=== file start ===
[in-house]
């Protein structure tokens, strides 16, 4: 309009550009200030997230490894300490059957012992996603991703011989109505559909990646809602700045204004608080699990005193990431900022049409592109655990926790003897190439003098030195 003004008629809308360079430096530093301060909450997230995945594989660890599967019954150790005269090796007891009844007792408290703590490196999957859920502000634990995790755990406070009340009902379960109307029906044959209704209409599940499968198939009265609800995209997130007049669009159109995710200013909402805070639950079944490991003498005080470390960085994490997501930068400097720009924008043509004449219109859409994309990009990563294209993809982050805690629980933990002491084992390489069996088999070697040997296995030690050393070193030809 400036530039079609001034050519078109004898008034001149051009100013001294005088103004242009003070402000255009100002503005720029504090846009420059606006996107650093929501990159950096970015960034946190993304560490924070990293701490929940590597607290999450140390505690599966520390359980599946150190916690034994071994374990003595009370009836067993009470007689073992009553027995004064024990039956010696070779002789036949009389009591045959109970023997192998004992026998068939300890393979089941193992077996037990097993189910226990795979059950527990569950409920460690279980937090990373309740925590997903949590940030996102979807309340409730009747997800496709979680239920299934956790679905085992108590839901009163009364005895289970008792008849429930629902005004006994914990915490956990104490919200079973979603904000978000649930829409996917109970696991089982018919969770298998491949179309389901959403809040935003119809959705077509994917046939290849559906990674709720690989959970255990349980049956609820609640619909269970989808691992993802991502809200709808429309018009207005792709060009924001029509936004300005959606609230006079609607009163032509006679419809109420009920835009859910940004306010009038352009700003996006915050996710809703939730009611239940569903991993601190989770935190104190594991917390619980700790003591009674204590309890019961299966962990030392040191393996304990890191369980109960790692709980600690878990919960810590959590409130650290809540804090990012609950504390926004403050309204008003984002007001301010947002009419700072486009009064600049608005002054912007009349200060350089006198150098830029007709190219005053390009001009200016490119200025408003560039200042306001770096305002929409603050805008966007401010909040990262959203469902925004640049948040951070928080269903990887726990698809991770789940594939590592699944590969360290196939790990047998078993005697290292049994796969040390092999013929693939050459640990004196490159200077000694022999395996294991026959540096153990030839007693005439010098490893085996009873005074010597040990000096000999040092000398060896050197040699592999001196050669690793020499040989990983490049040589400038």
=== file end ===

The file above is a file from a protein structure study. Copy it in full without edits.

[in-house]
């Protein structure tokens, strides 16, 4: 309009550009200030997230490894300490059957012992996603991703011989109505559909990646809602700045204004608080699990005193990431900022049409592109655990926790003897190439003098030195 003004008629809308360079430096530093301060909450997230995945594989660890599967019954150790005269090796007891009844007792408290703590490196999957859920502000634990995790755990406070009340009902379960109307029906044959209704209409599940499968198939009265609800995209997130007049669009159109995710200013909402805070639950079944490991003498005080470390960085994490997501930068400097720009924008043509004449219109859409994309990009990563294209993809982050805690629980933990002491084992390489069996088999070697040997296995030690050393070193030809 400036530039079609001034050519078109004898008034001149051009100013001294005088103004242009003070402000255009100002503005720029504090846009420059606006996107650093929501990159950096970015960034946190993304560490924070990293701490929940590597607290999450140390505690599966520390359980599946150190916690034994071994374990003595009370009836067993009470007689073992009553027995004064024990039956010696070779002789036949009389009591045959109970023997192998004992026998068939300890393979089941193992077996037990097993189910226990795979059950527990569950409920460690279980937090990373309740925590997903949590940030996102979807309340409730009747997800496709979680239920299934956790679905085992108590839901009163009364005895289970008792008849429930629902005004006994914990915490956990104490919200079973979603904000978000649930829409996917109970696991089982018919969770298998491949179309389901959403809040935003119809959705077509994917046939290849559906990674709720690989959970255990349980049956609820609640619909269970989808691992993802991502809200709808429309018009207005792709060009924001029509936004300005959606609230006079609607009163032509006679419809109420009920835009859910940004306010009038352009700003996006915050996710809703939730009611239940569903991993601190989770935190104190594991917390619980700790003591009674204590309890019961299966962990030392040191393996304990890191369980109960790692709980600690878990919960810590959590409130650290809540804090990012609950504390926004403050309204008003984002007001301010947002009419700072486009009064600049608005002054912007009349200060350089006198150098830029007709190219005053390009001009200016490119200025408003560039200042306001770096305002929409603050805008966007401010909040990262959203469902925004640049948040951070928080269903990887726990698809991770789940594939590592699944590969360290196939790990047998078993005697290292049994796969040390092999013929693939050459640990004196490159200077000694022999395996294991026959540096153990030839007693005439010098490893085996009873005074010597040990000096000999040092000398060896050197040699592999001196050669690793020499040989990983490049040589400038």